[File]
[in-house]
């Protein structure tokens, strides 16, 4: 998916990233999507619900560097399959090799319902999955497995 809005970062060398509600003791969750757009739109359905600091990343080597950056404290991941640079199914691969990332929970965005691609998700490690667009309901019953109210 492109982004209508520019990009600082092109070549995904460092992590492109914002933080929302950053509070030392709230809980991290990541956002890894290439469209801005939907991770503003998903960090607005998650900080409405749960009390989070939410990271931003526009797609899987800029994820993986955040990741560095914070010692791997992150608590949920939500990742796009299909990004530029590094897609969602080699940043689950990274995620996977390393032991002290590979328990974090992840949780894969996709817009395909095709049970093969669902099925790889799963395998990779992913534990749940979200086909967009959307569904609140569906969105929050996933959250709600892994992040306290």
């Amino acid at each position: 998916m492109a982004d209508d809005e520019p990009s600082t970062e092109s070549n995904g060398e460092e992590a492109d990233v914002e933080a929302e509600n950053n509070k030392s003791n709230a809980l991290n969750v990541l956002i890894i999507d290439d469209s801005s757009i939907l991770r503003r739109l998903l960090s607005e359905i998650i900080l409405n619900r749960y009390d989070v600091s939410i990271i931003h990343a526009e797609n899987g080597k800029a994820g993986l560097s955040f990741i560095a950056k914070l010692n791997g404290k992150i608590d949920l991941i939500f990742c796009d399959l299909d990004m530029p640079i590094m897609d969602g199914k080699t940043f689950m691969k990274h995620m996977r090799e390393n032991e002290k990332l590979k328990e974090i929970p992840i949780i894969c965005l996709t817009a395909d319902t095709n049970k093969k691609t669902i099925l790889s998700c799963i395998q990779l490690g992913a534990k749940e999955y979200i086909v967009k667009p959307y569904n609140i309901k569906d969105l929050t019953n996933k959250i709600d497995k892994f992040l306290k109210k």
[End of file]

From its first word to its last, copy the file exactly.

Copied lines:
[in-house]
């Protein structure tokens, strides 16, 4: 998916990233999507619900560097399959090799319902999955497995 809005970062060398509600003791969750757009739109359905600091990343080597950056404290991941640079199914691969990332929970965005691609998700490690667009309901019953109210 492109982004209508520019990009600082092109070549995904460092992590492109914002933080929302950053509070030392709230809980991290990541956002890894290439469209801005939907991770503003998903960090607005998650900080409405749960009390989070939410990271931003526009797609899987800029994820993986955040990741560095914070010692791997992150608590949920939500990742796009299909990004530029590094897609969602080699940043689950990274995620996977390393032991002290590979328990974090992840949780894969996709817009395909095709049970093969669902099925790889799963395998990779992913534990749940979200086909967009959307569904609140569906969105929050996933959250709600892994992040306290």
């Amino acid at each position: 998916m492109a982004d209508d809005e520019p990009s600082t970062e092109s070549n995904g060398e460092e992590a492109d990233v914002e933080a929302e509600n950053n509070k030392s003791n709230a809980l991290n969750v990541l956002i890894i999507d290439d469209s801005s757009i939907l991770r503003r739109l998903l960090s607005e359905i998650i900080l409405n619900r749960y009390d989070v600091s939410i990271i931003h990343a526009e797609n899987g080597k800029a994820g993986l560097s955040f990741i560095a950056k914070l010692n791997g404290k992150i608590d949920l991941i939500f990742c796009d399959l299909d990004m530029p640079i590094m897609d969602g199914k080699t940043f689950m691969k990274h995620m996977r090799e390393n032991e002290k990332l590979k328990e974090i929970p992840i949780i894969c965005l996709t817009a395909d319902t095709n049970k093969k691609t669902i099925l790889s998700c799963i395998q990779l490690g992913a534990k749940e999955y979200i086909v967009k667009p959307y569904n609140i309901k569906d969105l929050t019953n996933k959250i709600d497995k892994f992040l306290k109210k």